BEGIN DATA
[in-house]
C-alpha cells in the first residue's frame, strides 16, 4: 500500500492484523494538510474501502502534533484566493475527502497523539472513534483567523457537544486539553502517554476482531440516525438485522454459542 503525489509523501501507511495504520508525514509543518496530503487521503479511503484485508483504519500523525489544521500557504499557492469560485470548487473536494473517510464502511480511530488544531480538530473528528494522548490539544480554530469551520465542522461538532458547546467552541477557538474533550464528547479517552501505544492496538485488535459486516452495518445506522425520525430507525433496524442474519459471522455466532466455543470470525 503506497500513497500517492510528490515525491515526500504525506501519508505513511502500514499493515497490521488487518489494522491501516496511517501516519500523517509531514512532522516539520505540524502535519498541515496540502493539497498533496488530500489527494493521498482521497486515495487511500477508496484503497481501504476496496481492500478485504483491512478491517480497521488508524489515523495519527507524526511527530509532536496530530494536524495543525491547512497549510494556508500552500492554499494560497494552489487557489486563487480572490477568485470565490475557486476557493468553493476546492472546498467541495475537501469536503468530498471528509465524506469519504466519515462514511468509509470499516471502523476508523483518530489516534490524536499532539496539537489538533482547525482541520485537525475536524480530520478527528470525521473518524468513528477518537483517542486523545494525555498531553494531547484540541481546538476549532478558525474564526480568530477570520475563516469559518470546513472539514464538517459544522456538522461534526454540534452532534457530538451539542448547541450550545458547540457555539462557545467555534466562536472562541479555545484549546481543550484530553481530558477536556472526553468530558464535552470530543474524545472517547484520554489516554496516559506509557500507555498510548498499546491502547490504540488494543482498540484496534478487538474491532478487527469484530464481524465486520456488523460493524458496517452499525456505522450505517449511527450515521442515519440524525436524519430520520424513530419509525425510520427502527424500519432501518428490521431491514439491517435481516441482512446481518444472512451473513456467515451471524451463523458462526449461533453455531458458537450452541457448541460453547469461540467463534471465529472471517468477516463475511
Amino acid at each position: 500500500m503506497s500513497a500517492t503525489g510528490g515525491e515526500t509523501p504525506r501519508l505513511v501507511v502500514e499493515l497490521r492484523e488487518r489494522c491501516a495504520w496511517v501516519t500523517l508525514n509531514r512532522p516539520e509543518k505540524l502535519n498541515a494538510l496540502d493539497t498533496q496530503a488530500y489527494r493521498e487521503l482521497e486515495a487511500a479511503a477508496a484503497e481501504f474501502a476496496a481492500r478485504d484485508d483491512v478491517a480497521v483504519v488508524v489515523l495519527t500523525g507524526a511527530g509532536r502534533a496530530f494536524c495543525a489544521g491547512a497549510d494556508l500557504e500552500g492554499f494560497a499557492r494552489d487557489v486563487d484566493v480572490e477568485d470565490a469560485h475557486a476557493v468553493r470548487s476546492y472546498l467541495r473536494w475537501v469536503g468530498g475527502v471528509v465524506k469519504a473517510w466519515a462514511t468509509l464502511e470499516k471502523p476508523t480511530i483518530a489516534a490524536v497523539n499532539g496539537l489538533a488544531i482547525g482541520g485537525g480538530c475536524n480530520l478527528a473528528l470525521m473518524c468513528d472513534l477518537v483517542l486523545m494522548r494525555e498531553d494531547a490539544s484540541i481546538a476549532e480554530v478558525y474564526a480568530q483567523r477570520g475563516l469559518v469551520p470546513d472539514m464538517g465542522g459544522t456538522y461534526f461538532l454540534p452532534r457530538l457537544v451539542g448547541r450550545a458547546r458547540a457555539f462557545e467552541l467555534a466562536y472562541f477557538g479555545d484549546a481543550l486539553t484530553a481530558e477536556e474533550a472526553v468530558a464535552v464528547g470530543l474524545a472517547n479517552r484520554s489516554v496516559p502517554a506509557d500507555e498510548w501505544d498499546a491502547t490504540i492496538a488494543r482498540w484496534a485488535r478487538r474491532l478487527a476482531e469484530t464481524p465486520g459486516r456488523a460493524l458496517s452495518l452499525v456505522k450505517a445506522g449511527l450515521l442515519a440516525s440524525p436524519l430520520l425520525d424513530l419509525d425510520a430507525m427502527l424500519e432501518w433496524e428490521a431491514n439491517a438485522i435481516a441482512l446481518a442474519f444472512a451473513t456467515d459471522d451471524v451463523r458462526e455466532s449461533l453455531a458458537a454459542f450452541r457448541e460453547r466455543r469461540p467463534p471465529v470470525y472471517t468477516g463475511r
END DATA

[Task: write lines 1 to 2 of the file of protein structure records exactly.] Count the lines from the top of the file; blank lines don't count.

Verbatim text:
[in-house]
C-alpha cells in the first residue's frame, strides 16, 4: 500500500492484523494538510474501502502534533484566493475527502497523539472513534483567523457537544486539553502517554476482531440516525438485522454459542 503525489509523501501507511495504520508525514509543518496530503487521503479511503484485508483504519500523525489544521500557504499557492469560485470548487473536494473517510464502511480511530488544531480538530473528528494522548490539544480554530469551520465542522461538532458547546467552541477557538474533550464528547479517552501505544492496538485488535459486516452495518445506522425520525430507525433496524442474519459471522455466532466455543470470525 503506497500513497500517492510528490515525491515526500504525506501519508505513511502500514499493515497490521488487518489494522491501516496511517501516519500523517509531514512532522516539520505540524502535519498541515496540502493539497498533496488530500489527494493521498482521497486515495487511500477508496484503497481501504476496496481492500478485504483491512478491517480497521488508524489515523495519527507524526511527530509532536496530530494536524495543525491547512497549510494556508500552500492554499494560497494552489487557489486563487480572490477568485470565490475557486476557493468553493476546492472546498467541495475537501469536503468530498471528509465524506469519504466519515462514511468509509470499516471502523476508523483518530489516534490524536499532539496539537489538533482547525482541520485537525475536524480530520478527528470525521473518524468513528477518537483517542486523545494525555498531553494531547484540541481546538476549532478558525474564526480568530477570520475563516469559518470546513472539514464538517459544522456538522461534526454540534452532534457530538451539542448547541450550545458547540457555539462557545467555534466562536472562541479555545484549546481543550484530553481530558477536556472526553468530558464535552470530543474524545472517547484520554489516554496516559506509557500507555498510548498499546491502547490504540488494543482498540484496534478487538474491532478487527469484530464481524465486520456488523460493524458496517452499525456505522450505517449511527450515521442515519440524525436524519430520520424513530419509525425510520427502527424500519432501518428490521431491514439491517435481516441482512446481518444472512451473513456467515451471524451463523458462526449461533453455531458458537450452541457448541460453547469461540467463534471465529472471517468477516463475511